Night Court: Buddy-bonding among the denizens of a night court.

Head of the Class: Buddy-bonding among high school overachievers.
 The Golden Girls: Four heterosexual women live together and form an alternative family.
Kate & Allie: Two heterosexual women live together and form an alternative family.

But you had to be careful: even the most "gay friendly" could turn on you at any moment, with a limp-wristed hairdresser swishing in, or a character who has trouble "accepting" a visiting gay relative.

I don't remember any limp-wristed hairdressers or visiting gay relatives on the workplace comedy Throb (1986-88).  It starred Diana Canova of Soap as Sandy (right), the decidedly unhip newly-divorced 30-something who finds herself a fish-out-of-water in the young, ultra-cool, hipster office of a New Wave record company.

She was heir of Mary Richards of The Mary Tyler Moore Show, and the precursor of the dozen or so women in workplace comedies of the 1990s, such as Caroline in the City and Just Shoot Me.  

Her coworkers included:

1. The boss,  diminuitive go-getter Zach (Jonathan Prince) channeling Michael J. Fox.  Today a writer and producer, Prince was at the height of a brief 1980s acting career: he played Johnny Depp's buddy in the sex comedy Private Resort and Clark Brandon's buddy on Mr. Merlin.

2.  Hip business manager Phil (Richard Cummings, Jr., later to star in Northern Exposure).

3.  Spaced-out former singer Blue, probably based on the Andy Warhol superstar Ultra Violet (Jane Leeves, who would go on to play psychic therapist/housekeeper Daphne on Frasier).

By the way, Sandy had a 12-year old son at home, played in the first season by future screen hunk Paul Walker, and then by Paul Walker lookalike Sean de Veritch.

I actually don't remember any particular episodes, just the jazzy theme song, some buddy-bonding moments between Sandy and Blue, and the very attractive Jonathan Prince.

But I remember watching, and finding it a moment of freedom from the "We hate you!!!!" of 1980s media.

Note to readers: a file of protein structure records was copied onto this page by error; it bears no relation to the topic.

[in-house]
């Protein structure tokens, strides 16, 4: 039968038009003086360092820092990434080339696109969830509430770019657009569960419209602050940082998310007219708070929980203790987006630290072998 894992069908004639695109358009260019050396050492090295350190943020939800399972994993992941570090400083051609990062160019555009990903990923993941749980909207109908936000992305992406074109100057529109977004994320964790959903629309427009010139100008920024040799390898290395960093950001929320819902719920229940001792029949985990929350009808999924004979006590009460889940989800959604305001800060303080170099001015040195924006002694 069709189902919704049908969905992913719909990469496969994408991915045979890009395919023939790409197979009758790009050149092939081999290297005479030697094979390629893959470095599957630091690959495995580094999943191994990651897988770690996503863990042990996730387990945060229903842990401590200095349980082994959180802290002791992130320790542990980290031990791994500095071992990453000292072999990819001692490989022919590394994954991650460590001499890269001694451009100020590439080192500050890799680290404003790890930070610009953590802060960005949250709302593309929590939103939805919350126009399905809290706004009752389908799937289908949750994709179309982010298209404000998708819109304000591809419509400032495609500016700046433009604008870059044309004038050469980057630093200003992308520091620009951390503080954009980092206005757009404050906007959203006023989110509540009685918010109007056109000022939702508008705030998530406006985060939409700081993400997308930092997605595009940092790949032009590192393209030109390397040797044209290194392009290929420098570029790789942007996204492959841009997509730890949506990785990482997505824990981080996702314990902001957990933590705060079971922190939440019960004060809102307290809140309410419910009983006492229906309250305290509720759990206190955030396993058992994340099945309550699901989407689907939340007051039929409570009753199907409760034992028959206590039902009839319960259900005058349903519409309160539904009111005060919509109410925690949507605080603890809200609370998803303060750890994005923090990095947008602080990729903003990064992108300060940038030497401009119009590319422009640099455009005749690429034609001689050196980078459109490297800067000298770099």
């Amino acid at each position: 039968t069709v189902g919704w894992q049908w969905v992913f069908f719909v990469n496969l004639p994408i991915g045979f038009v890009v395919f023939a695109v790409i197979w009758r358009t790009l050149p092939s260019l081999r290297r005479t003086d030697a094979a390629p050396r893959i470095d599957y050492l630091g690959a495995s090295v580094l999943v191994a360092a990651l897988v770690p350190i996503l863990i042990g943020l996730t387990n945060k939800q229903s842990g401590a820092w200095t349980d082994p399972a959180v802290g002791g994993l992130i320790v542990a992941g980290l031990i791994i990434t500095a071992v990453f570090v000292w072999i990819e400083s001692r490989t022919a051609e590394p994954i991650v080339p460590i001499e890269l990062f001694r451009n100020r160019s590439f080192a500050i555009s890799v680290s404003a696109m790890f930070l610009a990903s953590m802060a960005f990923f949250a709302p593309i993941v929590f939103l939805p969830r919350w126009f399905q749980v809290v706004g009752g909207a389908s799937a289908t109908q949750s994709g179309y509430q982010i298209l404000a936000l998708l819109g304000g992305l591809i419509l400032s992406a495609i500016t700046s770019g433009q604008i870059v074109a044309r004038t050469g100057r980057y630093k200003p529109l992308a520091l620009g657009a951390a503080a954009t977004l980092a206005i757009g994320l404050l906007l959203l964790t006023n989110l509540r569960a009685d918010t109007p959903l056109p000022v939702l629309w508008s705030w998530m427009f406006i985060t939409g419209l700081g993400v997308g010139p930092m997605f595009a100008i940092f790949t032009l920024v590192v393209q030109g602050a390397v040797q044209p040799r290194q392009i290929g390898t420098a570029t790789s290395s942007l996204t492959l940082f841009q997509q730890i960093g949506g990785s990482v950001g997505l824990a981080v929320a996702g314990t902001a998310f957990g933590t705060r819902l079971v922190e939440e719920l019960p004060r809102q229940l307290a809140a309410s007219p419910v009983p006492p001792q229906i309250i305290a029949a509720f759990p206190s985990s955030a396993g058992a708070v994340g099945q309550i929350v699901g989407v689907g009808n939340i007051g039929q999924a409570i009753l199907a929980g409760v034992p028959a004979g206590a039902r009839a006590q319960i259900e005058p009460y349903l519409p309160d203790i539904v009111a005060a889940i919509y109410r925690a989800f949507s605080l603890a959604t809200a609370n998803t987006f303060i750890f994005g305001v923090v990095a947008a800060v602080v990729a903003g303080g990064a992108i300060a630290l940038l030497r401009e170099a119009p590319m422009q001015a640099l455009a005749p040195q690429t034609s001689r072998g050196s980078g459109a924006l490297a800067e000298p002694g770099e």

You can see full episodes on youtube, in German.

Apr 27, 2014

Not a Lot Goin' On: Corner Gas

My favorite tv program of all time is Corner Gas (2004-2009), a workplace comedy set in the fictional town of Dog River, Saskatchewan, where a new generation of young hipsters has taken the reins from their elders:

1. Sardonic slacker Brent Leroy (Brent Butt) has taken over the only gas station-convenience store in 60 km from his irascible father Oscar (Eric Peterson) and formidable mother Emma (Janet Wright).  He hires his man-child high school buddy Hank (Fred Ewaniuk) as a mechanic and the self-professed smartest person in town, Wanda (Nancy Robertson), as a cashier.

2. Lacey (Gabrielle Miller), a fish-out-of-water from big-city Toronto, has arrived to run Ruby's Cafe, left to her by her late aunt.

3. Naive by-the-books police constable Karen (Tara Spence-Nairn) has just graduated from the academy and moved to Dog River, where her partner is middle-aged Sergeant Davis (Lorne Cardinal).

 In spite of the theme song proclaiming that there is "not a lot goin' on," the regulars are very busy with comedy nights and talent shows, hockey and curling tournaments, bingo, book clubs, a 10K Fun Run, Brent's attempts to foster tourism, Lacey's attempts to modernize things, visiting relatives, visiting Canadian celebrities, practical jokes, pranks, and misunderstandings, plus the full round of holidays (except Christmas: it's always summer or fall).

Fred Ewaniuk (Hank) is the most attractive member of the cast, but he never takes his shirt off.  There is no beefcake.

No gay characters are identified.  There is a bit of homophobia in Hank, who worries that cafe's new frou-frou decor will turn him gay, but it is counterbalanced by the other characters' nonchalant acceptance of same-sex potential; for instance, everyone who goes on a fishing trip with Hank falls in love with him.

Besides, you don't need gay characters to be gay-friendly.  A lack of hetero-mania is just as good.

In most American sitcoms, every other line is about someone's hetero-horniness, every other episode involves someone's hetero-romantic conquest, and eventually all of the regulars are paired off  (think of Friends or How I Met Your Mother).  Not in Corner Gas.  Brent and Lacey briefly consider dating, but drop the idea and remain friends.  Five episodes total involve someone's hetero-romance.

Corner Gas is about a group of friends.

 No wonder, as the theme song says, "It's my happy place."  An episode of Corner Gas is a sure cure for depression.  Except for the last episode, in which Brent becomes a professional comedian and has to say goodbye.

Buy any of the seasons, and watch in any order; there are no character or premise changes.

See also: Trailer Park Boys